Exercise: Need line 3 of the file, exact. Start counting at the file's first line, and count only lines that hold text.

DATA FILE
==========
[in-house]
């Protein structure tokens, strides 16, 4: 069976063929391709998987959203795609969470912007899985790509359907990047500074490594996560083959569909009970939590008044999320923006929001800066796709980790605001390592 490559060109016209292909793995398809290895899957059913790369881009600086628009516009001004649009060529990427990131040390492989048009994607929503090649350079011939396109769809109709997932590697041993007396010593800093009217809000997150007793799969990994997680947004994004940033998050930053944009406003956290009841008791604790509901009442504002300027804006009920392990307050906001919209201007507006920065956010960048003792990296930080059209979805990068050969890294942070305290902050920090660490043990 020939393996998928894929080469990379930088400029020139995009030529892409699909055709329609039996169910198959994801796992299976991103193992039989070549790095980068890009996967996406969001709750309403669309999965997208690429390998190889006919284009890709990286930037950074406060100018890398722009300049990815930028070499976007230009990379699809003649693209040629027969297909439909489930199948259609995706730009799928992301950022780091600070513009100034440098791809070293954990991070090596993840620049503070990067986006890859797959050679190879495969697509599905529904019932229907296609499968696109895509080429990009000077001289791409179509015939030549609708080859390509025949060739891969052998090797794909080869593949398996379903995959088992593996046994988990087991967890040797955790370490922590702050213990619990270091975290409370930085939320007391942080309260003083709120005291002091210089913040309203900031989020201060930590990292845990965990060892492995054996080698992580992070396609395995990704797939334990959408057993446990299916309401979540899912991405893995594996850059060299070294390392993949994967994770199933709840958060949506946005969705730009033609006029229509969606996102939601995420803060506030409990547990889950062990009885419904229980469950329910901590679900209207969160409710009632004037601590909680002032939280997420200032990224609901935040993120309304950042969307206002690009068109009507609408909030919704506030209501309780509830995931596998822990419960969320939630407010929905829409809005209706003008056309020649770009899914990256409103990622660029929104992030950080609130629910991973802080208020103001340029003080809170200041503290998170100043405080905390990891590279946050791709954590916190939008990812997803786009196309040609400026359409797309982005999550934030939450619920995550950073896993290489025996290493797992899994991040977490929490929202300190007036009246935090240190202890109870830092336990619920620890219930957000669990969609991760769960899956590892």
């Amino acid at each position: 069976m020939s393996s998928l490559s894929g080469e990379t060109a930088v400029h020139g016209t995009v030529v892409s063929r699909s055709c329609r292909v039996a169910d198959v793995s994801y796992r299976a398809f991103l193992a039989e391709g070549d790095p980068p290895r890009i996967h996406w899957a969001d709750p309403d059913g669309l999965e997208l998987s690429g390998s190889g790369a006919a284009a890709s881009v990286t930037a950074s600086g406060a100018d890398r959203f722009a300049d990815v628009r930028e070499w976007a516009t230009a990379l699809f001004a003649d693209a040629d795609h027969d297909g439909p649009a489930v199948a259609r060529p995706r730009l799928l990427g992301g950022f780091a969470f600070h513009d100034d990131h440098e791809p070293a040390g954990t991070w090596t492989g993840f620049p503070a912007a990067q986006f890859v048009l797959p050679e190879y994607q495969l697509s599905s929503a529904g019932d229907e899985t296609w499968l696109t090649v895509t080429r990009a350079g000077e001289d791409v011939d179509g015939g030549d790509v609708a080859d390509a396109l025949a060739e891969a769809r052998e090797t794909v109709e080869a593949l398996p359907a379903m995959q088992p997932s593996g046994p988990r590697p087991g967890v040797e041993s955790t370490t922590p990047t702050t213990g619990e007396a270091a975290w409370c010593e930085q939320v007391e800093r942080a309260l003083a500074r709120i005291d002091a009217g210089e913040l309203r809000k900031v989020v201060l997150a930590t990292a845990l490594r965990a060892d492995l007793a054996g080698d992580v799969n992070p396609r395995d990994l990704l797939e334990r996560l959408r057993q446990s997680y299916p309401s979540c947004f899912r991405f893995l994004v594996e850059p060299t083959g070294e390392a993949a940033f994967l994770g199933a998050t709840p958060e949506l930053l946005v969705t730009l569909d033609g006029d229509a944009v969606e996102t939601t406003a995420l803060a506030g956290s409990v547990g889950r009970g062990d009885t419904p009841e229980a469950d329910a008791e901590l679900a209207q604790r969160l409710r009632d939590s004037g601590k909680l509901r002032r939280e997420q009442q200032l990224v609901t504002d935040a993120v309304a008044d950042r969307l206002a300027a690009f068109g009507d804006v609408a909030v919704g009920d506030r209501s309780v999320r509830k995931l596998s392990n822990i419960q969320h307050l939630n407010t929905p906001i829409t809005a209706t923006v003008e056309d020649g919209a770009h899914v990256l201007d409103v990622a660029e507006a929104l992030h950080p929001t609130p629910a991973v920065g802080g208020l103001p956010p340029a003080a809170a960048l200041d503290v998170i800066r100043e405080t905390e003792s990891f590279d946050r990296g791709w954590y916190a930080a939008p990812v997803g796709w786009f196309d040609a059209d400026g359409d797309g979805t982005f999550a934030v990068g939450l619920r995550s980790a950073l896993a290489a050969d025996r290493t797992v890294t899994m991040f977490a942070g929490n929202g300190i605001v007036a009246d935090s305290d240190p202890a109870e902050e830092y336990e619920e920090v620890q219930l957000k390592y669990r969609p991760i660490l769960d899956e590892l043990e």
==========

């Amino acid at each position: 069976m020939s393996s998928l490559s894929g080469e990379t060109a930088v400029h020139g016209t995009v030529v892409s063929r699909s055709c329609r292909v039996a169910d198959v793995s994801y796992r299976a398809f991103l193992a039989e391709g070549d790095p980068p290895r890009i996967h996406w899957a969001d709750p309403d059913g669309l999965e997208l998987s690429g390998s190889g790369a006919a284009a890709s881009v990286t930037a950074s600086g406060a100018d890398r959203f722009a300049d990815v628009r930028e070499w976007a516009t230009a990379l699809f001004a003649d693209a040629d795609h027969d297909g439909p649009a489930v199948a259609r060529p995706r730009l799928l990427g992301g950022f780091a969470f600070h513009d100034d990131h440098e791809p070293a040390g954990t991070w090596t492989g993840f620049p503070a912007a990067q986006f890859v048009l797959p050679e190879y994607q495969l697509s599905s929503a529904g019932d229907e899985t296609w499968l696109t090649v895509t080429r990009a350079g000077e001289d791409v011939d179509g015939g030549d790509v609708a080859d390509a396109l025949a060739e891969a769809r052998e090797t794909v109709e080869a593949l398996p359907a379903m995959q088992p997932s593996g046994p988990r590697p087991g967890v040797e041993s955790t370490t922590p990047t702050t213990g619990e007396a270091a975290w409370c010593e930085q939320v007391e800093r942080a309260l003083a500074r709120i005291d002091a009217g210089e913040l309203r809000k900031v989020v201060l997150a930590t990292a845990l490594r965990a060892d492995l007793a054996g080698d992580v799969n992070p396609r395995d990994l990704l797939e334990r996560l959408r057993q446990s997680y299916p309401s979540c947004f899912r991405f893995l994004v594996e850059p060299t083959g070294e390392a993949a940033f994967l994770g199933a998050t709840p958060e949506l930053l946005v969705t730009l569909d033609g006029d229509a944009v969606e996102t939601t406003a995420l803060a506030g956290s409990v547990g889950r009970g062990d009885t419904p009841e229980a469950d329910a008791e901590l679900a209207q604790r969160l409710r009632d939590s004037g601590k909680l509901r002032r939280e997420q009442q200032l990224v609901t504002d935040a993120v309304a008044d950042r969307l206002a300027a690009f068109g009507d804006v609408a909030v919704g009920d506030r209501s309780v999320r509830k995931l596998s392990n822990i419960q969320h307050l939630n407010t929905p906001i829409t809005a209706t923006v003008e056309d020649g919209a770009h899914v990256l201007d409103v990622a660029e507006a929104l992030h950080p929001t609130p629910a991973v920065g802080g208020l103001p956010p340029a003080a809170a960048l200041d503290v998170i800066r100043e405080t905390e003792s990891f590279d946050r990296g791709w954590y916190a930080a939008p990812v997803g796709w786009f196309d040609a059209d400026g359409d797309g979805t982005f999550a934030v990068g939450l619920r995550s980790a950073l896993a290489a050969d025996r290493t797992v890294t899994m991040f977490a942070g929490n929202g300190i605001v007036a009246d935090s305290d240190p202890a109870e902050e830092y336990e619920e920090v620890q219930l957000k390592y669990r969609p991760i660490l769960d899956e590892l043990e």